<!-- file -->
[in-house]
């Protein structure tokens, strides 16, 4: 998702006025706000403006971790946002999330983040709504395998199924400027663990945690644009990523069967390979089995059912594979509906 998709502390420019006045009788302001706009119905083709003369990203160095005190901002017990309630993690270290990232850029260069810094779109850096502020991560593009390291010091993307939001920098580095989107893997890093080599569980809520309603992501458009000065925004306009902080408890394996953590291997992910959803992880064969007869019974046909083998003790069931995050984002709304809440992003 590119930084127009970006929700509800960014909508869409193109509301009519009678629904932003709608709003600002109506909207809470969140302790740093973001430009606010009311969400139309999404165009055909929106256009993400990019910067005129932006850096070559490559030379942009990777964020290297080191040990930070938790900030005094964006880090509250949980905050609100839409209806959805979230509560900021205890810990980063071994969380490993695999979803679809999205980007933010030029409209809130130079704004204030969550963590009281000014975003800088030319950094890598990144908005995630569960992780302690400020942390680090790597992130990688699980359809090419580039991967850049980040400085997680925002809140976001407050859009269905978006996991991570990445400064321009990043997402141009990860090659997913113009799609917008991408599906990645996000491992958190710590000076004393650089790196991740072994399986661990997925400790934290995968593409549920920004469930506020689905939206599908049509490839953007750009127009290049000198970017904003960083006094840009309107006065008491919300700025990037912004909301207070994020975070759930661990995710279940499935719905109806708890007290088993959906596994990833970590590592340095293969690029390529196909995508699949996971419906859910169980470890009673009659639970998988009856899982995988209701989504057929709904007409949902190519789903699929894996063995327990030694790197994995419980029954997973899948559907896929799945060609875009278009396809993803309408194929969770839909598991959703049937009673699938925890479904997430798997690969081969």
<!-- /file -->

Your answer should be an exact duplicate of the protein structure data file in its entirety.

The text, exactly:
[in-house]
């Protein structure tokens, strides 16, 4: 998702006025706000403006971790946002999330983040709504395998199924400027663990945690644009990523069967390979089995059912594979509906 998709502390420019006045009788302001706009119905083709003369990203160095005190901002017990309630993690270290990232850029260069810094779109850096502020991560593009390291010091993307939001920098580095989107893997890093080599569980809520309603992501458009000065925004306009902080408890394996953590291997992910959803992880064969007869019974046909083998003790069931995050984002709304809440992003 590119930084127009970006929700509800960014909508869409193109509301009519009678629904932003709608709003600002109506909207809470969140302790740093973001430009606010009311969400139309999404165009055909929106256009993400990019910067005129932006850096070559490559030379942009990777964020290297080191040990930070938790900030005094964006880090509250949980905050609100839409209806959805979230509560900021205890810990980063071994969380490993695999979803679809999205980007933010030029409209809130130079704004204030969550963590009281000014975003800088030319950094890598990144908005995630569960992780302690400020942390680090790597992130990688699980359809090419580039991967850049980040400085997680925002809140976001407050859009269905978006996991991570990445400064321009990043997402141009990860090659997913113009799609917008991408599906990645996000491992958190710590000076004393650089790196991740072994399986661990997925400790934290995968593409549920920004469930506020689905939206599908049509490839953007750009127009290049000198970017904003960083006094840009309107006065008491919300700025990037912004909301207070994020975070759930661990995710279940499935719905109806708890007290088993959906596994990833970590590592340095293969690029390529196909995508699949996971419906859910169980470890009673009659639970998988009856899982995988209701989504057929709904007409949902190519789903699929894996063995327990030694790197994995419980029954997973899948559907896929799945060609875009278009396809993803309408194929969770839909598991959703049937009673699938925890479904997430798997690969081969």